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“And the apostles said unto the Lord, Increase our faith (Luke 17:5).” At first glance this request of the apostles is an…. What believer doesn’t want his faith to increase? Just think how much more effective our lives would be if we had more faith. And note how the request is made. Increase our faith. Don’t Christians in general need more faith? Wouldn’t the cause of Christ go better if we all corporately had more faith? Don’t you think the world needs to see Christians with more faith?

Most sermons that I have heard or read go along these lines.

“Folks, we need to take on the attitude of the apostles and pray for more faith.” But a careful reading of the context of the apostles request reveals what Jesus thought of their request. Follow along with me as we look at the verses that follow the request, “Increase our faith.”

The way that Jesus answered the apostles is important. He did not tell them, “What a wonderful request. Yes, I will increase your faith.” Instead, Jesus says, “If ye had faith as a grain of mustard seed, ye might say unto this sycamine tree, Be thou plucked up by the root, and be thou planted in the sea; and it should obey you (Luke 17:6).” This mild rebuke, I think, indicates that the Lord knew that their request, like many of ours, was made in ignorance. They thought that they needed more faith than they had. Jesus tells them the size of faith is not as important as that you have faith. Great things can happen even when we have just a mustard seed faith.

The problem of our faith is that it is so often mixed with doubt. We doubt God and His willingness to respond to our faith. Jesus told them when they questioned Him about the fig tree that had died at His command, “If ye have faith, and doubt not, ye shall not only do this which is done to the fig tree, but also if ye shall say unto this mountain, Be thou removed, and be thou cast into the sea; it shall be done (Matthew 21:21).”

While it is true that Jesus sometimes used the term “little” and “great” in reference to faith it was always related to a lack of vital faith in Him. Every problem with our faith is not in relation to size or amount, but in the lack of faith and our tendency to doubt God.

Another issue with the request to increase their faith is in their motive. Why did they want an increase in their faith? James warns, “Ye ask, and receive not, because ye ask amiss, that ye may consume it upon your lusts (James 4:3).” We know that the apostles at this stage in their discipleship were prone to pride and desired power. They didn’t seem to ask for the increase in their faith in order to further the kingdom, but for their own glory.

It is interesting to note that Jesus tells them what power they might have with just a mustard seed faith. “…ye might say unto this sycamine tree, Be thou plucked up by the root, and be thou planted in the sea; and it should obey you (Luke 17:6).” What purpose would there be for them to exercise such power with their faith? I think that some in their number salivated at the thought of exercising such power (James and John in particular).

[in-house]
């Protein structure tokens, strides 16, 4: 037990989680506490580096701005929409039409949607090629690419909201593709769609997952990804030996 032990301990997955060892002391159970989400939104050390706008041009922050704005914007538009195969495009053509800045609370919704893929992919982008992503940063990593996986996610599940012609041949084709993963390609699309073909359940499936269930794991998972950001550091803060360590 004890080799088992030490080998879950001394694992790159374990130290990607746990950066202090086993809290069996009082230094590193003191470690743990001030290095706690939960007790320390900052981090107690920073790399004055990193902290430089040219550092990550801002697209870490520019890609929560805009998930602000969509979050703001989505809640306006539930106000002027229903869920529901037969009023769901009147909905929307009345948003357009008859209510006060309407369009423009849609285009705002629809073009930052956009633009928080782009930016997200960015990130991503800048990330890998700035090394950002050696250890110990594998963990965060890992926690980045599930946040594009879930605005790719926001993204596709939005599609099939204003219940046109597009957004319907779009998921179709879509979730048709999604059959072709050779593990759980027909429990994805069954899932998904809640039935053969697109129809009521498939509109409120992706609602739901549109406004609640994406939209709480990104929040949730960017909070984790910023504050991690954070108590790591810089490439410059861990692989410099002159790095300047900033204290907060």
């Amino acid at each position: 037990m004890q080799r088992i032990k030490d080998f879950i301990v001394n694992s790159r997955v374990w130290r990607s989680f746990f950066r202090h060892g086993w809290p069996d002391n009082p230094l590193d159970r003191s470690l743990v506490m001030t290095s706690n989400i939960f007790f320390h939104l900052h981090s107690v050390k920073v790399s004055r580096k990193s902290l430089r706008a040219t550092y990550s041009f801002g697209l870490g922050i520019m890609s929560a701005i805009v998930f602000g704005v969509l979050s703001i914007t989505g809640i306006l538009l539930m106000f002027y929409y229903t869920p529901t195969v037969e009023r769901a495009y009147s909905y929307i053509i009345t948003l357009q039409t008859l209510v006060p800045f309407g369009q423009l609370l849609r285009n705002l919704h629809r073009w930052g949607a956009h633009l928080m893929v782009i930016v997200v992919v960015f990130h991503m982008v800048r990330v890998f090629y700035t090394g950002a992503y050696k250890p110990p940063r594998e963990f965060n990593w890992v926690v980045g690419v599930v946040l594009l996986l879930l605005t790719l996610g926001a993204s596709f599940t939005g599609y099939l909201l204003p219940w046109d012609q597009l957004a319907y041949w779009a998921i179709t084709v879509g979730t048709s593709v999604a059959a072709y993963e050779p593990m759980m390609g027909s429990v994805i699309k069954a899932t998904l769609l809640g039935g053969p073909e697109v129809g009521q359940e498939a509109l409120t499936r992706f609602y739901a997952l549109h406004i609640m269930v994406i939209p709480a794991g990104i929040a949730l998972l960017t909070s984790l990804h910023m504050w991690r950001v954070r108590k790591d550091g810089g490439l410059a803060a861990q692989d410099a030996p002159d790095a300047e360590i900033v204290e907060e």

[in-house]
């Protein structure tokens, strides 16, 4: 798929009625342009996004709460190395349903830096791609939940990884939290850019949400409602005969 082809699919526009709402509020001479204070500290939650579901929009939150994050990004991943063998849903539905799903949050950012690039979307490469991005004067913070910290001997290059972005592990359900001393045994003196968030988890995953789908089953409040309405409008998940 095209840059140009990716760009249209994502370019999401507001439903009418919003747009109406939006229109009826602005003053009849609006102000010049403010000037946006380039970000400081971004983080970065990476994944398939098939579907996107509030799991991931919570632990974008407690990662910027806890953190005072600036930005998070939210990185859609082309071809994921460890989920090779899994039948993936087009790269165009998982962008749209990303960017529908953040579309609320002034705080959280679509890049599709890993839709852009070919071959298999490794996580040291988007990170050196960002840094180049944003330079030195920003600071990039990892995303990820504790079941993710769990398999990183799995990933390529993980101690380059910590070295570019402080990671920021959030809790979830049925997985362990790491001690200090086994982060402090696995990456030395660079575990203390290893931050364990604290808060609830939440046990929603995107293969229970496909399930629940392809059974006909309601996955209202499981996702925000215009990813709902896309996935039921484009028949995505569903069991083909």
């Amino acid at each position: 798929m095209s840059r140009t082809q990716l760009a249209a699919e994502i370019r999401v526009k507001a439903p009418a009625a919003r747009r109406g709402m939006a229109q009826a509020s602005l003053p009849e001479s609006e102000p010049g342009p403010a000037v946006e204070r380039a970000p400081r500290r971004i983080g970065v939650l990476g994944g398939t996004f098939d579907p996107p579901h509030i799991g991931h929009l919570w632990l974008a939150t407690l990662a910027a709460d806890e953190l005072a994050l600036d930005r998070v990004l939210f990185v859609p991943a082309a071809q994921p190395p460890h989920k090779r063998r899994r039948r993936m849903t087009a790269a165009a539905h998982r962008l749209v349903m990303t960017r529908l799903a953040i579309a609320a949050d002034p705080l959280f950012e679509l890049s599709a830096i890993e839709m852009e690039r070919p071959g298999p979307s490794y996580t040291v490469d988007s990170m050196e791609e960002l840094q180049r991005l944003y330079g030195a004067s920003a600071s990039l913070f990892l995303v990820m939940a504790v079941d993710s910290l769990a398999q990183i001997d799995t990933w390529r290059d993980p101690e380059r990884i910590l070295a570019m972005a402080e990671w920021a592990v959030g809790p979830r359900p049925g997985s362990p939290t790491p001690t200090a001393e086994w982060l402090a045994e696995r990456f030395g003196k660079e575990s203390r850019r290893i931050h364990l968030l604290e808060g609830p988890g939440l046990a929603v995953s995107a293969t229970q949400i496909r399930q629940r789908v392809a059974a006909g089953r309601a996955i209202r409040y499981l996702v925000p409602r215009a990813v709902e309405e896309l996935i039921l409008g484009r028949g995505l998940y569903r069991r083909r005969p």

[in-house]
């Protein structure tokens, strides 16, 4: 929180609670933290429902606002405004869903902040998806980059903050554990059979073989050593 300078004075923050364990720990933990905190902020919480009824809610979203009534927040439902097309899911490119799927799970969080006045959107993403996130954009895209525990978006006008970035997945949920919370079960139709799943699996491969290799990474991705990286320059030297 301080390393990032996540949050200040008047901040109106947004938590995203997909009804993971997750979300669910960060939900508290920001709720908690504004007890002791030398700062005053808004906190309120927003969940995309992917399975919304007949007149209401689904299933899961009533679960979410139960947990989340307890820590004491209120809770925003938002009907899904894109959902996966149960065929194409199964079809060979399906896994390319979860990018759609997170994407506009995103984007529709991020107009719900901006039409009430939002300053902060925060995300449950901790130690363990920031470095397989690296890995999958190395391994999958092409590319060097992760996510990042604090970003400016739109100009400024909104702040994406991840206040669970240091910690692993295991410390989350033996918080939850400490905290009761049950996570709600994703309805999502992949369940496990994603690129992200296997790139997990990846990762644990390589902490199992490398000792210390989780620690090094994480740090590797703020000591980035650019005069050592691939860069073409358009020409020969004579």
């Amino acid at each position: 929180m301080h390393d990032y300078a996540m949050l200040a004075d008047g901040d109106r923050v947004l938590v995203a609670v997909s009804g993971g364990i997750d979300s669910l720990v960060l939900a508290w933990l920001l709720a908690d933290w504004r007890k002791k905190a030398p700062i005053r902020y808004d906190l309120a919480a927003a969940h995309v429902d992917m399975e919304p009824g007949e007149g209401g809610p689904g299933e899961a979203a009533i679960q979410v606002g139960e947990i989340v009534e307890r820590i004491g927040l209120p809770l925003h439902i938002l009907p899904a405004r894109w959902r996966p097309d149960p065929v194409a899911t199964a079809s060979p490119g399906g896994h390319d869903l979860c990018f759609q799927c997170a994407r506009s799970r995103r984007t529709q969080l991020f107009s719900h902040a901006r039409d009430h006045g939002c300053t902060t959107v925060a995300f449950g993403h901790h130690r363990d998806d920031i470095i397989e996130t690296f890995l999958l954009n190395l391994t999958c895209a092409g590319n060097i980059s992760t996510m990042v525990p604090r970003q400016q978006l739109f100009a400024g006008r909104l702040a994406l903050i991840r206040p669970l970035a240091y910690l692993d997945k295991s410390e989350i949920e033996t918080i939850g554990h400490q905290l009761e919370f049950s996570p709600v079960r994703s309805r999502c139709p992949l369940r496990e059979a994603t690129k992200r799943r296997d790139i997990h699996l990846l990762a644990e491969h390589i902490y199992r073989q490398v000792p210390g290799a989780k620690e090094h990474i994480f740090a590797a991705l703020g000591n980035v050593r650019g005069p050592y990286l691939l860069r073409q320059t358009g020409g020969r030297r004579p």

In exercising our faith we need to check our motives.

To counter that lust for power, Jesus gives the parable of the servant and his master (Luke 17:7-9). It is easy for us to overlook the context of this parable and remove the connection to the request to increase their faith. No believer, no matter how mature, is ever separated from the fact that he is the servant of Christ. Our faith can never be used for carnal enrichment.

The prosperity preachers that tell you that you can have your best life now are liars. Everything that we do in this life is for the benefit of our Master. We serve Christ first, both now and forever. Many that serve Jesus will not see the rewards of their work in this life. They may have to suffer many things in this life, before they can enjoy Christ forever. We wait on the Lord Jesus, not He on us.

“So likewise ye, when ye shall have done all those things which are commanded you, say, We are unprofitable servants:

we have done that which was our duty to do (Luke 17:10).” It is our duty to trust Christ and obey Him. Therefore, we are the beneficiaries of the grace of God found only in Christ Jesus.

We can never say that we have gone beyond the call of duty in our service or in our faith in Christ. When Jesus gives to each of us His “Well done My good and faithful servant” it will not be for any extra we have done for the Lord. It will be for our obedience service to Him. We trust and obey. Isn’t heaven with Jesus for eternity reward enough for that?

If you have any questions, we invite you to visit with us this Sunday. Bible study is at 9:45 a.m. and worship at 10:50 a.m.

We are located at 711 W. Washington Ave. Visit online at mercyatcalvary.blogspot.com.

(EDITOR’S NOTE: Rick Smith is the pastor at Calvary Baptist Church.)